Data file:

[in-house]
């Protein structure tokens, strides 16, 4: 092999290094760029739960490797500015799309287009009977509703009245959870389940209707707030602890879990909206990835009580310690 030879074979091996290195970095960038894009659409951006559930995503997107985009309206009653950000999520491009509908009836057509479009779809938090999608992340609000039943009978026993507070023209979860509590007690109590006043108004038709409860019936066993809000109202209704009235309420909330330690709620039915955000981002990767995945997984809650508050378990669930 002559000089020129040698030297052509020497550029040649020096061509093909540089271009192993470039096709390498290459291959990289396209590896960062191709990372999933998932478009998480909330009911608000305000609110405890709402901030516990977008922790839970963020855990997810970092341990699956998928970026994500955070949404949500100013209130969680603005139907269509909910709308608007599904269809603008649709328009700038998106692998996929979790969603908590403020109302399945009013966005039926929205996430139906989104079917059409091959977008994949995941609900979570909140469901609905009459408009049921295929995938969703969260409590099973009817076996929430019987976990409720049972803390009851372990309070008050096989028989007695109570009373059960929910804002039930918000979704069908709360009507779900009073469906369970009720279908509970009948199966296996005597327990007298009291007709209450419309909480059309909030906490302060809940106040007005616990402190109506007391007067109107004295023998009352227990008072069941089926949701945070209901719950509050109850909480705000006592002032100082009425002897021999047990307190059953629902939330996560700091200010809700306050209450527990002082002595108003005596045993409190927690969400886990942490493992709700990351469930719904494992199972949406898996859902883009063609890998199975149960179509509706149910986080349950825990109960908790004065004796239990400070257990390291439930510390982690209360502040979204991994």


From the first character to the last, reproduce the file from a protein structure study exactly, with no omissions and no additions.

[in-house]
């Protein structure tokens, strides 16, 4: 092999290094760029739960490797500015799309287009009977509703009245959870389940209707707030602890879990909206990835009580310690 030879074979091996290195970095960038894009659409951006559930995503997107985009309206009653950000999520491009509908009836057509479009779809938090999608992340609000039943009978026993507070023209979860509590007690109590006043108004038709409860019936066993809000109202209704009235309420909330330690709620039915955000981002990767995945997984809650508050378990669930 002559000089020129040698030297052509020497550029040649020096061509093909540089271009192993470039096709390498290459291959990289396209590896960062191709990372999933998932478009998480909330009911608000305000609110405890709402901030516990977008922790839970963020855990997810970092341990699956998928970026994500955070949404949500100013209130969680603005139907269509909910709308608007599904269809603008649709328009700038998106692998996929979790969603908590403020109302399945009013966005039926929205996430139906989104079917059409091959977008994949995941609900979570909140469901609905009459408009049921295929995938969703969260409590099973009817076996929430019987976990409720049972803390009851372990309070008050096989028989007695109570009373059960929910804002039930918000979704069908709360009507779900009073469906369970009720279908509970009948199966296996005597327990007298009291007709209450419309909480059309909030906490302060809940106040007005616990402190109506007391007067109107004295023998009352227990008072069941089926949701945070209901719950509050109850909480705000006592002032100082009425002897021999047990307190059953629902939330996560700091200010809700306050209450527990002082002595108003005596045993409190927690969400886990942490493992709700990351469930719904494992199972949406898996859902883009063609890998199975149960179509509706149910986080349950825990109960908790004065004796239990400070257990390291439930510390982690209360502040979204991994």